Syria tells rebels on mobile phones: "Game over"
BEIRUT (AP) — Syrian authorities sent text messages over cell phones nationwide yesterday with a message for rebels fighting President Bashar Assad's regime: "Game over."
The messages signed by the Syrian Arab Army also urged the rebels to surrender their weapons and warned the countdown to evict foreign fighters has begun. The texts appear to be part of the regime's psychological battle against the rebels, but are highly unlikely to have any effect on fighters intent on toppling Assad.
Syrians say they began receiving the messages a day after rebels bombed a military command center in Damascus — a major security breach of the heavily guarded capital that highlighted the regime's growing vulnerability in the face of a rebellion growing in confidence and capabilities.
People with cellular subscriptions received the messages while those with prepaid phones did not, residents in the Syrian capital said.
Syria's two cell phone providers are privately owned, and the government would presumably have to pay for the service. Government officials were not available for comment.
In August, Syrian army helicopters dropped leaflets warning rebels in Damascus to hand over their arms and seek amnesty.
Despite Wednesday's high-profile attack, the two sides have been locked in a stalemate after 18 months of conflict. Activists say the death toll since the uprising against Assad began in March last year has topped 30,000, with nearly two-thirds of the casualties reported in the past five months.
Yesterday, rebel fighters launched a new push to try to take control of Aleppo, Syria's largest city and a major strategic prize in a stalemated civil war, opposition activists said.
Heavy clashes erupted Thursday in more than a dozen locations in the city, Syria's largest with 3 million people, said Mohammed Saeed, a local activist. Government forces shelled several districts, he said, speaking via Skype.
Rebels also attacked a compound of Syria's political security department in the city, said Rami Abdul-Rahman, head of the Syrian Observatory for Human Rights, a Britain-based group of activists.
Opposition fighters took control of several neighborhoods in the city two months ago. Since then, neither has been able to dislodge the other.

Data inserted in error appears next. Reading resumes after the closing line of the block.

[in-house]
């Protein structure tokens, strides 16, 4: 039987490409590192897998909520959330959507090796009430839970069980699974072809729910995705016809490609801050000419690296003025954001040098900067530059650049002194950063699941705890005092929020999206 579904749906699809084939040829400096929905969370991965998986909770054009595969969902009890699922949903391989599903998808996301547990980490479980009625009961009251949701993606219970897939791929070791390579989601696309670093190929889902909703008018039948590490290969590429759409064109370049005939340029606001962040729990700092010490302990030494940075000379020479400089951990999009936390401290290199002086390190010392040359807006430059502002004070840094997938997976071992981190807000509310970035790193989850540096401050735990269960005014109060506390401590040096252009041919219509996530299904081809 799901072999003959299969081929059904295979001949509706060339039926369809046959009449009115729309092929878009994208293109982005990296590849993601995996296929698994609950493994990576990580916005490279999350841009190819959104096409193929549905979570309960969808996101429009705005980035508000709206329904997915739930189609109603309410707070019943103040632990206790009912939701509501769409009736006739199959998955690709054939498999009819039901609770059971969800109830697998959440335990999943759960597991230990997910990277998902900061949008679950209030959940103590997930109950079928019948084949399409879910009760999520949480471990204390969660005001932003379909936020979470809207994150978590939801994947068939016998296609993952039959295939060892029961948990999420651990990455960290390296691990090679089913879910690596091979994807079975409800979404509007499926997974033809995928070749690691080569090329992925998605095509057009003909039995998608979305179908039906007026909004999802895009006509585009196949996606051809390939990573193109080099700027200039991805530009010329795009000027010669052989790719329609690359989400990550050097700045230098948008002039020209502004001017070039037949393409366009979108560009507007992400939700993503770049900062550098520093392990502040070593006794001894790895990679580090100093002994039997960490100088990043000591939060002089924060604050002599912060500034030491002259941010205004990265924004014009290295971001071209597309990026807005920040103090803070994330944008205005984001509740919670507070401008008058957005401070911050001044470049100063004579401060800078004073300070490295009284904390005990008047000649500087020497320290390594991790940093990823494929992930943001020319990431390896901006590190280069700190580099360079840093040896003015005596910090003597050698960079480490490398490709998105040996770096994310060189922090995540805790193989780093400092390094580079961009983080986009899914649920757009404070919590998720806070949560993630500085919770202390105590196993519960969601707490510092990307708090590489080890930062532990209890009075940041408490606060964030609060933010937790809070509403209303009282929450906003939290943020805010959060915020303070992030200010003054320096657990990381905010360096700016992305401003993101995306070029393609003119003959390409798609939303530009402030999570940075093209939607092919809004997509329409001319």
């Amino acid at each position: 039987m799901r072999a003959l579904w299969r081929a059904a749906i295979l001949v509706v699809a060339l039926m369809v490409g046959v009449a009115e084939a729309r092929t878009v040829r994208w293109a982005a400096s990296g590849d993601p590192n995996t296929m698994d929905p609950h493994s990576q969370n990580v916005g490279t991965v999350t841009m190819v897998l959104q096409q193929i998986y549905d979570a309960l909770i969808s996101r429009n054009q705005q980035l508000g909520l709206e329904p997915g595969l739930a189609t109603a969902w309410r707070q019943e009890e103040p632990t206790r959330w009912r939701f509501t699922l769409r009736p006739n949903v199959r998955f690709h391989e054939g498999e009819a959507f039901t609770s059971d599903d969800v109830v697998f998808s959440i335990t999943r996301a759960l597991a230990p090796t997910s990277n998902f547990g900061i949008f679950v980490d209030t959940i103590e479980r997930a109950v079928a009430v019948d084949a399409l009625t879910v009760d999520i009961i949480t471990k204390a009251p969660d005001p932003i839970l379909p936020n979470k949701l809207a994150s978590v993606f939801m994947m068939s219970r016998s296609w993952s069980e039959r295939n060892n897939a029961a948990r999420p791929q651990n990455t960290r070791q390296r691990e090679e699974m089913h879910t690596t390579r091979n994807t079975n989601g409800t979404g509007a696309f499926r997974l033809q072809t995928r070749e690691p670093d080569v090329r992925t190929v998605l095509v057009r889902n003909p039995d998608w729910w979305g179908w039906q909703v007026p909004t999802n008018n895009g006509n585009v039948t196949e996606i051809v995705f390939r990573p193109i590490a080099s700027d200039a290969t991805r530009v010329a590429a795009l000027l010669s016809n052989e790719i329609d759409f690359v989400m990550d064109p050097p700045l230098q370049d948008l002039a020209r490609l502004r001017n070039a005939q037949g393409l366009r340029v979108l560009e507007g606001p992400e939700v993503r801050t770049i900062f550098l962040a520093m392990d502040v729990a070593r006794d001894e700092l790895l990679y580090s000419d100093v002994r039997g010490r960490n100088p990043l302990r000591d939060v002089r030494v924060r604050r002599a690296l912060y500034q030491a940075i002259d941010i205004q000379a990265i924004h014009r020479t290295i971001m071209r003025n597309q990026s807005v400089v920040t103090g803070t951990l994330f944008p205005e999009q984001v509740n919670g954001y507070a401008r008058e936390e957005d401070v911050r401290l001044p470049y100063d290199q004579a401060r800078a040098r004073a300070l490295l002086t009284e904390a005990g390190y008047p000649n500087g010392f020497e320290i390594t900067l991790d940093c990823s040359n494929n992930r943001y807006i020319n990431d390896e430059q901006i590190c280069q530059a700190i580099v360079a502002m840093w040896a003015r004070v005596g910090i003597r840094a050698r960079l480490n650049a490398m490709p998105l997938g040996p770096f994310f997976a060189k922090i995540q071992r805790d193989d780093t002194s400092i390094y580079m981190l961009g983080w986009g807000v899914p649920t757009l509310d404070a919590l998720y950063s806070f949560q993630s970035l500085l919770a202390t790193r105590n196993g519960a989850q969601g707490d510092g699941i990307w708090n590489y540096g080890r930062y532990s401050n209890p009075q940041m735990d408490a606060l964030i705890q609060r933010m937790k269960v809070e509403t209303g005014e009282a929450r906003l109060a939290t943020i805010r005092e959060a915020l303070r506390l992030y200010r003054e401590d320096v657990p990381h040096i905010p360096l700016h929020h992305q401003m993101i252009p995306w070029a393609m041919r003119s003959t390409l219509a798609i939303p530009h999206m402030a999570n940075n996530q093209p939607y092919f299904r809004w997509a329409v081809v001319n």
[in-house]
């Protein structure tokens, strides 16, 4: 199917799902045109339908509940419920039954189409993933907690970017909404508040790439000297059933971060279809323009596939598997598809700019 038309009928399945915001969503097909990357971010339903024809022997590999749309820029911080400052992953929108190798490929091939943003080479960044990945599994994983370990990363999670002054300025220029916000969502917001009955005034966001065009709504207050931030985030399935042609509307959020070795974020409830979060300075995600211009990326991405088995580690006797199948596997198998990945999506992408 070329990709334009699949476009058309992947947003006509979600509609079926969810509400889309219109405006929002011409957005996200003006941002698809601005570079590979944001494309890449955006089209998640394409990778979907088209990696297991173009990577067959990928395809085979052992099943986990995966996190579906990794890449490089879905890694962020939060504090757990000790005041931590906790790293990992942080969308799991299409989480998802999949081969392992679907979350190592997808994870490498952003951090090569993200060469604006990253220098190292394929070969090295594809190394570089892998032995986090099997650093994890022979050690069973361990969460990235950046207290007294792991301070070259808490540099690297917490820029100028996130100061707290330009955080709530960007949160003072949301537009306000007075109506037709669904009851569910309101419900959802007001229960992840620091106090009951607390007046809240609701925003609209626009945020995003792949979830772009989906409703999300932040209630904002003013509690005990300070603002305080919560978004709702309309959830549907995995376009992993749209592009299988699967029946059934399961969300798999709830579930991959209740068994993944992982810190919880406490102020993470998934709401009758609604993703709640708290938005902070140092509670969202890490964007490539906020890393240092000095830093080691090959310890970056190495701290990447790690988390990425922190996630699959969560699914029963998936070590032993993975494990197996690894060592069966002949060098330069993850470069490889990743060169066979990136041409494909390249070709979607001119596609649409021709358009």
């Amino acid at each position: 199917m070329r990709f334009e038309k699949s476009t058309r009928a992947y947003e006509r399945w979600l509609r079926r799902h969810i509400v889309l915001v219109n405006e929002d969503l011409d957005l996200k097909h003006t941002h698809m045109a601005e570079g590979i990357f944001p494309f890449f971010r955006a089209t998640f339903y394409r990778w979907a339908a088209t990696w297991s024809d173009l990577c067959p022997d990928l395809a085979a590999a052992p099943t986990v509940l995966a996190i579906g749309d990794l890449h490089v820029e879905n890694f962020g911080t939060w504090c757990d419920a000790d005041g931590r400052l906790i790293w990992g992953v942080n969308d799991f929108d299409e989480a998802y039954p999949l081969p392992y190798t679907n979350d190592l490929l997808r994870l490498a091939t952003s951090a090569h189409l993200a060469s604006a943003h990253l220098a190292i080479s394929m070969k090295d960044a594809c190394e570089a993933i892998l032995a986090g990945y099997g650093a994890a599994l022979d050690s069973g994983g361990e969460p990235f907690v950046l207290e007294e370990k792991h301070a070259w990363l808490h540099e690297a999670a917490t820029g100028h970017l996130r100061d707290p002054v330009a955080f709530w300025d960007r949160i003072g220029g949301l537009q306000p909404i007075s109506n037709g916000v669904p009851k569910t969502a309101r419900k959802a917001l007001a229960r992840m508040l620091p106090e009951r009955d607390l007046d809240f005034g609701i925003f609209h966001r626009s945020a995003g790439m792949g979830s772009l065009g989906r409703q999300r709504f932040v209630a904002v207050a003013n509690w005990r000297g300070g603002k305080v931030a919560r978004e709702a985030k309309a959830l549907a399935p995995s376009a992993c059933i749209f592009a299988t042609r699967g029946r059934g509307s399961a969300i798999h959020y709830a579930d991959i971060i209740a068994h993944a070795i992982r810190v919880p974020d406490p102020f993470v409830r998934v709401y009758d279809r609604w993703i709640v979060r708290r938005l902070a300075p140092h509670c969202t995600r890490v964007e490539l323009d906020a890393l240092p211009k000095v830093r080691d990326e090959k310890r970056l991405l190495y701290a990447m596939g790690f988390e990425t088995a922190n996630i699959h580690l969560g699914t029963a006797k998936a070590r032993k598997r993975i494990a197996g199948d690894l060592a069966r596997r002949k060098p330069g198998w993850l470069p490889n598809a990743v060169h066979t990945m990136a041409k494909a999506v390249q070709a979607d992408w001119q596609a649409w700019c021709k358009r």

In Geneva yesterday, the United Nations' refugee agency said the U. and its partners are launching a revised appeal for $487.9 million to help support Syrian refugees. It said 2,000 to 3,000 refugees are crossing into neighboring countries each day.
The UNHCR said 294,000 Syrian refugees are registered or awaiting registration in neighboring countries.
Earlier yesterday, Lebanese TV station Al-Manar broadcast footage showing Syrian government troops driving rebels from a building they had briefly occupied Wednesday after a double car bomb attack struck army headquarters in Damascus.
The attacks further demonstrated the rebels' ability to penetrate the tight security in the capital.
Al Manar's correspondent Youssef Shaeito said he accompanied Syrian troops on Wednesday as they stormed the compound after the explosions. In an interview with the station, he said he saw the bodies of three gunmen inside, suggesting clashes between government forces and rebels inside the building.
The station is owned by the Lebanese Hezbollah militant group, a strong ally of Assad's regime. Syrian state-run media, however, reported only on the car bombs, omitting any mention of clashes inside the building.
Exclusive Al Manar footage showed a group of soldiers surrounding a building at the compound and shooting at targets inside. Shortly afterward, a pickup truck with a heavy machine gun mounted on it joins the battle.
Eventually, dozens of troops are seen storming the building and going up the stairs from one room to the other amid smoke. The bodies of three gunmen are seen on the floor, one with an apparent suicide belt tied around his waist.
Shaeito said that in the mayhem following the explosions, gunmen had infiltrated the army command headquarters, taken up positions and begun shooting at soldiers. He said the gunmen "moved from floor to floor and room to room" and tossed grenades at soldiers outside.
He said it took soldiers about 45 minutes to storm the building.
International diplomacy has failed to stop the bloodshed in Syria. Syrian activists said more than 305 people were killed across Syria on Wednesday, making it one of the deadliest days since the conflict began.
They included at least 40 people whose bodies were discovered in a suburb of Damascus, some of whom appeared to have been killed execution-style. The exact circumstances in which the victims were killed remain unclear because of strict restrictions on the media.